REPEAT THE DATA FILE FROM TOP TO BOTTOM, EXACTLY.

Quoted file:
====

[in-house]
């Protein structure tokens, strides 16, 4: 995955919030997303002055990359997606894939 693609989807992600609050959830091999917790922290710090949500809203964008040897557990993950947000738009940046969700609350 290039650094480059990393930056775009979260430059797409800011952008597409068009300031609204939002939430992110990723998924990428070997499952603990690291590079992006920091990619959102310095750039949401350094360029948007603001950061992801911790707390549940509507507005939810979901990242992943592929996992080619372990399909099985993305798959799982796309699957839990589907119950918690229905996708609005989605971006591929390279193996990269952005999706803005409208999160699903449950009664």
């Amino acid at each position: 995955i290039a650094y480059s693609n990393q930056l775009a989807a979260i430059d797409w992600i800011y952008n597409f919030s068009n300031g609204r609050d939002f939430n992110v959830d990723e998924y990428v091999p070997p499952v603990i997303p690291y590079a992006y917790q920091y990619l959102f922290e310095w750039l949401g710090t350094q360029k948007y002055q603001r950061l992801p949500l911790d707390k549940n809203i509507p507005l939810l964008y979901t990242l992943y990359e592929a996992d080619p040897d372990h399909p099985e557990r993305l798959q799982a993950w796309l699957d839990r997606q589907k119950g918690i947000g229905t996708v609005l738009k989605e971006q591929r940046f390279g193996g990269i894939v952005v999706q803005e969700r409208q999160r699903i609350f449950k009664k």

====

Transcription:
[in-house]
């Protein structure tokens, strides 16, 4: 995955919030997303002055990359997606894939 693609989807992600609050959830091999917790922290710090949500809203964008040897557990993950947000738009940046969700609350 290039650094480059990393930056775009979260430059797409800011952008597409068009300031609204939002939430992110990723998924990428070997499952603990690291590079992006920091990619959102310095750039949401350094360029948007603001950061992801911790707390549940509507507005939810979901990242992943592929996992080619372990399909099985993305798959799982796309699957839990589907119950918690229905996708609005989605971006591929390279193996990269952005999706803005409208999160699903449950009664």
């Amino acid at each position: 995955i290039a650094y480059s693609n990393q930056l775009a989807a979260i430059d797409w992600i800011y952008n597409f919030s068009n300031g609204r609050d939002f939430n992110v959830d990723e998924y990428v091999p070997p499952v603990i997303p690291y590079a992006y917790q920091y990619l959102f922290e310095w750039l949401g710090t350094q360029k948007y002055q603001r950061l992801p949500l911790d707390k549940n809203i509507p507005l939810l964008y979901t990242l992943y990359e592929a996992d080619p040897d372990h399909p099985e557990r993305l798959q799982a993950w796309l699957d839990r997606q589907k119950g918690i947000g229905t996708v609005l738009k989605e971006q591929r940046f390279g193996g990269i894939v952005v999706q803005e969700r409208q999160r699903i609350f449950k009664k």